Wednesday, March 20, 2013

John Stossel, after exposing the contribution of teachers' unions to the deplorable state of our government schools in his first installment of "Stupid in America", got to wade through a union protest oustide his office. He was told the following (probably by flyer, given the absence of expletives):

Our rules are good and necessary, and if cities would let us train teachers and run schools, we'd do a great job. ... We have the expertise, intelligence, the experience to do what works for children.
I love his full answer, which comes in three parts.

First, he admitted an error without ceding a single inch of the high ground:
The union is a big reason kids don't like school and learn less. Union contracts limit flexibility, limit promotion of good teachers, waste money and make it hard for principals to fire even terrible teachers.

But I was wrong to imply that the union is the biggest problem. In states with weak unions, K-12 schools stagnate, too. [bold added]
Second, he checked to see whether the assertion that things would actually be better if the unions were put in charge might have been put to the test. It has:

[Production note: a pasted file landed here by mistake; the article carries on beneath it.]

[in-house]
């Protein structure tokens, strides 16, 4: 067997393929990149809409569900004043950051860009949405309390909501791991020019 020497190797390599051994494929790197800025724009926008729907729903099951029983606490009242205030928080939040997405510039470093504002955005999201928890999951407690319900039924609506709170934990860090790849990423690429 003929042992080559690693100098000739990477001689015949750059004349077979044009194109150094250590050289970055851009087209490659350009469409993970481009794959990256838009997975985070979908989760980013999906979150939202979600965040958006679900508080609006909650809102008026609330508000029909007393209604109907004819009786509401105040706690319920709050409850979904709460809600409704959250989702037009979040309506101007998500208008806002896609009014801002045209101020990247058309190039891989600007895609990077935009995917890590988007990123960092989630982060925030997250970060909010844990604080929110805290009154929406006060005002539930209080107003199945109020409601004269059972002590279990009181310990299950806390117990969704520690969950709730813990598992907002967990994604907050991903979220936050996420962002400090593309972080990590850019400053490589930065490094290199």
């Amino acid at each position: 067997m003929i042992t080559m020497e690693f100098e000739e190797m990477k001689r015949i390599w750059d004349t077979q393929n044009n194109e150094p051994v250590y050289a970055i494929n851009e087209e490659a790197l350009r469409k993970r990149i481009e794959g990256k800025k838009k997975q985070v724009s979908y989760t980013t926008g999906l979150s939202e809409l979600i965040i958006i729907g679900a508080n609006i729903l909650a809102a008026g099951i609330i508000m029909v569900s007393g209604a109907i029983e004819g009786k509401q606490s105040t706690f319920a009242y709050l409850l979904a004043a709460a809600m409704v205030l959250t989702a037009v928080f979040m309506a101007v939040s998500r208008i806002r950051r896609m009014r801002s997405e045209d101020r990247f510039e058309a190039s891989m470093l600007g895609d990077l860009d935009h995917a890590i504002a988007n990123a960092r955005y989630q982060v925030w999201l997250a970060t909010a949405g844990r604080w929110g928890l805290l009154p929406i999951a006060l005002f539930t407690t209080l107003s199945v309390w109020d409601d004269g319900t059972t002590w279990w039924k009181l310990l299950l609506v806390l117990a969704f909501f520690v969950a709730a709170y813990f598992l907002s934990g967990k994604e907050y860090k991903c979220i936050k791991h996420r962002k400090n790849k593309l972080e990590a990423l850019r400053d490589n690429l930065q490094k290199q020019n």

Today, the teachers union school is one of New York's worst. It got a "D" on its city report card. Only a third of its students read at grade level. And the school still lost a million dollars.
Finally, Stossel demonstrates that the unions are not really interested in having their assertions tested by debate:
I really want to ask them why they hate competition, but they won't come on my Fox television show.
Unfortunately, this is only the silver lining to his piece, which describes a snuffing-out of a government school reform attempt in Oakland, California, and for that reason deserves a full read.

This said, I must raise a criticism: I am not sure whether Stossel thinks government schools can be reformed, but I do not. Furthermore, I think Stossel's work here and elsewhere goes a long way in showing why this is so, and, therefore, why government education should be eliminated.

-- CAV

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